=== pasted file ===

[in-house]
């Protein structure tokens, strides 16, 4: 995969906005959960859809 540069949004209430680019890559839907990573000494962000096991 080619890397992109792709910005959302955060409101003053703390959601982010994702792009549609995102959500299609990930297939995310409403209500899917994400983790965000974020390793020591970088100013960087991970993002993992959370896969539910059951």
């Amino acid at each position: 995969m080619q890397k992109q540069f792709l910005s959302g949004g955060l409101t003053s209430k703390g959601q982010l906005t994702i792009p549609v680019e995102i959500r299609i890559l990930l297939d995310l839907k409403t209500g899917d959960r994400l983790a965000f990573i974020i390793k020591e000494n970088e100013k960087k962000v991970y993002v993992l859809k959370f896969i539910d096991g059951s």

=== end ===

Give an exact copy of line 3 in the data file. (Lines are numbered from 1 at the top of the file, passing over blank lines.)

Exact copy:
């Amino acid at each position: 995969m080619q890397k992109q540069f792709l910005s959302g949004g955060l409101t003053s209430k703390g959601q982010l906005t994702i792009p549609v680019e995102i959500r299609i890559l990930l297939d995310l839907k409403t209500g899917d959960r994400l983790a965000f990573i974020i390793k020591e000494n970088e100013k960087k962000v991970y993002v993992l859809k959370f896969i539910d096991g059951s």